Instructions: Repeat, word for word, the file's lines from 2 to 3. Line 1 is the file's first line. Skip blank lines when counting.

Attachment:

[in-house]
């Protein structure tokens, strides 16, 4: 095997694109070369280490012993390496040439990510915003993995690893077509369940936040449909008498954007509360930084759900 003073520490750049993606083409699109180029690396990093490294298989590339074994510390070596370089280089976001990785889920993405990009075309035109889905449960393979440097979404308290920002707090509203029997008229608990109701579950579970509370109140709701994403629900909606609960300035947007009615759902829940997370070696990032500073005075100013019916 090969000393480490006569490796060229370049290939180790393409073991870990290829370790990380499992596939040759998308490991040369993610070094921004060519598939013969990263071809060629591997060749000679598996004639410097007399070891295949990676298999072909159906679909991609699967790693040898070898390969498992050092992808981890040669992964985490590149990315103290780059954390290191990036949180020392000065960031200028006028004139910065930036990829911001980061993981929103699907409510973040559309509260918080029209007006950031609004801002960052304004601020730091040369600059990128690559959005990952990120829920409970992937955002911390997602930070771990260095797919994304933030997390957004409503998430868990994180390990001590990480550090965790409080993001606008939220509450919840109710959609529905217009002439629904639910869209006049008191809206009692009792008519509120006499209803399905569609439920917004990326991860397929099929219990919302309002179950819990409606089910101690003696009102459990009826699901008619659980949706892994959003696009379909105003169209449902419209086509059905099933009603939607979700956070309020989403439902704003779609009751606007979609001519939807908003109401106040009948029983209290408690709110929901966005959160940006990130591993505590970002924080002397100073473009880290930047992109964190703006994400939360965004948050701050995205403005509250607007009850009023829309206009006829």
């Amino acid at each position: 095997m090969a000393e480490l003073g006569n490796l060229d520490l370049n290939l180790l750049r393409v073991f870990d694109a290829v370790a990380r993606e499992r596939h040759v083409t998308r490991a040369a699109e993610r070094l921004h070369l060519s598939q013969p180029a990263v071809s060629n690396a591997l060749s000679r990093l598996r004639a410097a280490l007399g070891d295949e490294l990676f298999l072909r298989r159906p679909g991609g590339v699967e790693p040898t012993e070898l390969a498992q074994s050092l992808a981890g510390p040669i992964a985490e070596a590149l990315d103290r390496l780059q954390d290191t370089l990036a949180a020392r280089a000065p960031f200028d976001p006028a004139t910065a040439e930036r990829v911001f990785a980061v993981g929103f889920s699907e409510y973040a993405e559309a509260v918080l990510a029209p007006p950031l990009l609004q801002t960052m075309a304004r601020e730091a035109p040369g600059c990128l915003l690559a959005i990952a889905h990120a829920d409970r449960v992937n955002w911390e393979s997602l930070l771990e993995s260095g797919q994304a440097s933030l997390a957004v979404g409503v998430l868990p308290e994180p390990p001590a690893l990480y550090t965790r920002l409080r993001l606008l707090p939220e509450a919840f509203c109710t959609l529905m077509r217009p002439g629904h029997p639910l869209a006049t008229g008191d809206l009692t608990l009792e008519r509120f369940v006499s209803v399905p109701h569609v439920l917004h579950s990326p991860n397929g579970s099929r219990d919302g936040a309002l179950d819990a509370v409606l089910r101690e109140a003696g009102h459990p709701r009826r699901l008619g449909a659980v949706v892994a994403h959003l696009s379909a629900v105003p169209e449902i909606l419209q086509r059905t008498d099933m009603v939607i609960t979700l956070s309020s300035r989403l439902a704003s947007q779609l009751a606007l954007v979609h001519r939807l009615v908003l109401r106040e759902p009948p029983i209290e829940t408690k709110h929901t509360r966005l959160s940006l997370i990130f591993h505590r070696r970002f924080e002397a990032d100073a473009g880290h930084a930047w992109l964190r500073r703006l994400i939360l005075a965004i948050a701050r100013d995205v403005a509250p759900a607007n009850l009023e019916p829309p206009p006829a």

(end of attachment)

């Protein structure tokens, strides 16, 4: 095997694109070369280490012993390496040439990510915003993995690893077509369940936040449909008498954007509360930084759900 003073520490750049993606083409699109180029690396990093490294298989590339074994510390070596370089280089976001990785889920993405990009075309035109889905449960393979440097979404308290920002707090509203029997008229608990109701579950579970509370109140709701994403629900909606609960300035947007009615759902829940997370070696990032500073005075100013019916 090969000393480490006569490796060229370049290939180790393409073991870990290829370790990380499992596939040759998308490991040369993610070094921004060519598939013969990263071809060629591997060749000679598996004639410097007399070891295949990676298999072909159906679909991609699967790693040898070898390969498992050092992808981890040669992964985490590149990315103290780059954390290191990036949180020392000065960031200028006028004139910065930036990829911001980061993981929103699907409510973040559309509260918080029209007006950031609004801002960052304004601020730091040369600059990128690559959005990952990120829920409970992937955002911390997602930070771990260095797919994304933030997390957004409503998430868990994180390990001590990480550090965790409080993001606008939220509450919840109710959609529905217009002439629904639910869209006049008191809206009692009792008519509120006499209803399905569609439920917004990326991860397929099929219990919302309002179950819990409606089910101690003696009102459990009826699901008619659980949706892994959003696009379909105003169209449902419209086509059905099933009603939607979700956070309020989403439902704003779609009751606007979609001519939807908003109401106040009948029983209290408690709110929901966005959160940006990130591993505590970002924080002397100073473009880290930047992109964190703006994400939360965004948050701050995205403005509250607007009850009023829309206009006829």
């Amino acid at each position: 095997m090969a000393e480490l003073g006569n490796l060229d520490l370049n290939l180790l750049r393409v073991f870990d694109a290829v370790a990380r993606e499992r596939h040759v083409t998308r490991a040369a699109e993610r070094l921004h070369l060519s598939q013969p180029a990263v071809s060629n690396a591997l060749s000679r990093l598996r004639a410097a280490l007399g070891d295949e490294l990676f298999l072909r298989r159906p679909g991609g590339v699967e790693p040898t012993e070898l390969a498992q074994s050092l992808a981890g510390p040669i992964a985490e070596a590149l990315d103290r390496l780059q954390d290191t370089l990036a949180a020392r280089a000065p960031f200028d976001p006028a004139t910065a040439e930036r990829v911001f990785a980061v993981g929103f889920s699907e409510y973040a993405e559309a509260v918080l990510a029209p007006p950031l990009l609004q801002t960052m075309a304004r601020e730091a035109p040369g600059c990128l915003l690559a959005i990952a889905h990120a829920d409970r449960v992937n955002w911390e393979s997602l930070l771990e993995s260095g797919q994304a440097s933030l997390a957004v979404g409503v998430l868990p308290e994180p390990p001590a690893l990480y550090t965790r920002l409080r993001l606008l707090p939220e509450a919840f509203c109710t959609l529905m077509r217009p002439g629904h029997p639910l869209a006049t008229g008191d809206l009692t608990l009792e008519r509120f369940v006499s209803v399905p109701h569609v439920l917004h579950s990326p991860n397929g579970s099929r219990d919302g936040a309002l179950d819990a509370v409606l089910r101690e109140a003696g009102h459990p709701r009826r699901l008619g449909a659980v949706v892994a994403h959003l696009s379909a629900v105003p169209e449902i909606l419209q086509r059905t008498d099933m009603v939607i609960t979700l956070s309020s300035r989403l439902a704003s947007q779609l009751a606007l954007v979609h001519r939807l009615v908003l109401r106040e759902p009948p029983i209290e829940t408690k709110h929901t509360r966005l959160s940006l997370i990130f591993h505590r070696r970002f924080e002397a990032d100073a473009g880290h930084a930047w992109l964190r500073r703006l994400i939360l005075a965004i948050a701050r100013d995205v403005a509250p759900a607007n009850l009023e019916p829309p206009p006829a």